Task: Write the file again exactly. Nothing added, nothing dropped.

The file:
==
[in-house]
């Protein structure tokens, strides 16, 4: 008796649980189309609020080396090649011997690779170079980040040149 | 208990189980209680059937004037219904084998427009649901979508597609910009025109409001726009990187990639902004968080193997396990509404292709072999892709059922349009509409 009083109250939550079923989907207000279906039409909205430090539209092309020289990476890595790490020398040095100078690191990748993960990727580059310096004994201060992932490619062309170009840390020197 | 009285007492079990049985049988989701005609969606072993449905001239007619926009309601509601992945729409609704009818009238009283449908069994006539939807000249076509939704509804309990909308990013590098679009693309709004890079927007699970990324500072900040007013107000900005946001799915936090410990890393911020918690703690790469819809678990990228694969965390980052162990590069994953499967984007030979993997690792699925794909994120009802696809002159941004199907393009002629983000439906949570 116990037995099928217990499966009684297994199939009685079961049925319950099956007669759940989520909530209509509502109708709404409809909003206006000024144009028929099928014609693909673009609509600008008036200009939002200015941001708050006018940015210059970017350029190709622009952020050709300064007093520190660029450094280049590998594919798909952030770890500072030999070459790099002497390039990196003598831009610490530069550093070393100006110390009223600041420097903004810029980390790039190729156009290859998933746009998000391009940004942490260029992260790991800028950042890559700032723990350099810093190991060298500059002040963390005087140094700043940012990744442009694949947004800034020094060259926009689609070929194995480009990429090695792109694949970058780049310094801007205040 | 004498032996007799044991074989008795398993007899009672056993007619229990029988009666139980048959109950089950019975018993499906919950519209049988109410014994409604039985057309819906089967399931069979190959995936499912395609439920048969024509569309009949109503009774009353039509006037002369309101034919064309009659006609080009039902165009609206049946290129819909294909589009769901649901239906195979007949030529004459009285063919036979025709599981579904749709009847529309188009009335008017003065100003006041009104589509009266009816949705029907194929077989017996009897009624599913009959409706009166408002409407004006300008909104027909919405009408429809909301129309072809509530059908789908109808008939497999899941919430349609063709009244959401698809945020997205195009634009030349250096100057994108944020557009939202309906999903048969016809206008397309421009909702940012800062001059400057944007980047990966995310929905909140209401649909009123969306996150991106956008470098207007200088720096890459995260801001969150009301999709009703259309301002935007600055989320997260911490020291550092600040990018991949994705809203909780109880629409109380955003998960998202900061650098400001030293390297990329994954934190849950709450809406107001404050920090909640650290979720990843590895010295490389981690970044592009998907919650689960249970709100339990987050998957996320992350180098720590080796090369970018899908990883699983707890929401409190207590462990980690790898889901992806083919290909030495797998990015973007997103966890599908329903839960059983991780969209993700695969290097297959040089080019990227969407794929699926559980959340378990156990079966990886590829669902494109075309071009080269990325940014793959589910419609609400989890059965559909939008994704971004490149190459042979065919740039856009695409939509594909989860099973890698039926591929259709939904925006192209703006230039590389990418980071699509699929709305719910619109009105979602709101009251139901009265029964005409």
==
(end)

[in-house]
């Protein structure tokens, strides 16, 4: 008796649980189309609020080396090649011997690779170079980040040149 | 208990189980209680059937004037219904084998427009649901979508597609910009025109409001726009990187990639902004968080193997396990509404292709072999892709059922349009509409 009083109250939550079923989907207000279906039409909205430090539209092309020289990476890595790490020398040095100078690191990748993960990727580059310096004994201060992932490619062309170009840390020197 | 009285007492079990049985049988989701005609969606072993449905001239007619926009309601509601992945729409609704009818009238009283449908069994006539939807000249076509939704509804309990909308990013590098679009693309709004890079927007699970990324500072900040007013107000900005946001799915936090410990890393911020918690703690790469819809678990990228694969965390980052162990590069994953499967984007030979993997690792699925794909994120009802696809002159941004199907393009002629983000439906949570 116990037995099928217990499966009684297994199939009685079961049925319950099956007669759940989520909530209509509502109708709404409809909003206006000024144009028929099928014609693909673009609509600008008036200009939002200015941001708050006018940015210059970017350029190709622009952020050709300064007093520190660029450094280049590998594919798909952030770890500072030999070459790099002497390039990196003598831009610490530069550093070393100006110390009223600041420097903004810029980390790039190729156009290859998933746009998000391009940004942490260029992260790991800028950042890559700032723990350099810093190991060298500059002040963390005087140094700043940012990744442009694949947004800034020094060259926009689609070929194995480009990429090695792109694949970058780049310094801007205040 | 004498032996007799044991074989008795398993007899009672056993007619229990029988009666139980048959109950089950019975018993499906919950519209049988109410014994409604039985057309819906089967399931069979190959995936499912395609439920048969024509569309009949109503009774009353039509006037002369309101034919064309009659006609080009039902165009609206049946290129819909294909589009769901649901239906195979007949030529004459009285063919036979025709599981579904749709009847529309188009009335008017003065100003006041009104589509009266009816949705029907194929077989017996009897009624599913009959409706009166408002409407004006300008909104027909919405009408429809909301129309072809509530059908789908109808008939497999899941919430349609063709009244959401698809945020997205195009634009030349250096100057994108944020557009939202309906999903048969016809206008397309421009909702940012800062001059400057944007980047990966995310929905909140209401649909009123969306996150991106956008470098207007200088720096890459995260801001969150009301999709009703259309301002935007600055989320997260911490020291550092600040990018991949994705809203909780109880629409109380955003998960998202900061650098400001030293390297990329994954934190849950709450809406107001404050920090909640650290979720990843590895010295490389981690970044592009998907919650689960249970709100339990987050998957996320992350180098720590080796090369970018899908990883699983707890929401409190207590462990980690790898889901992806083919290909030495797998990015973007997103966890599908329903839960059983991780969209993700695969290097297959040089080019990227969407794929699926559980959340378990156990079966990886590829669902494109075309071009080269990325940014793959589910419609609400989890059965559909939008994704971004490149190459042979065919740039856009695409939509594909989860099973890698039926591929259709939904925006192209703006230039590389990418980071699509699929709305719910619109009105979602709101009251139901009265029964005409």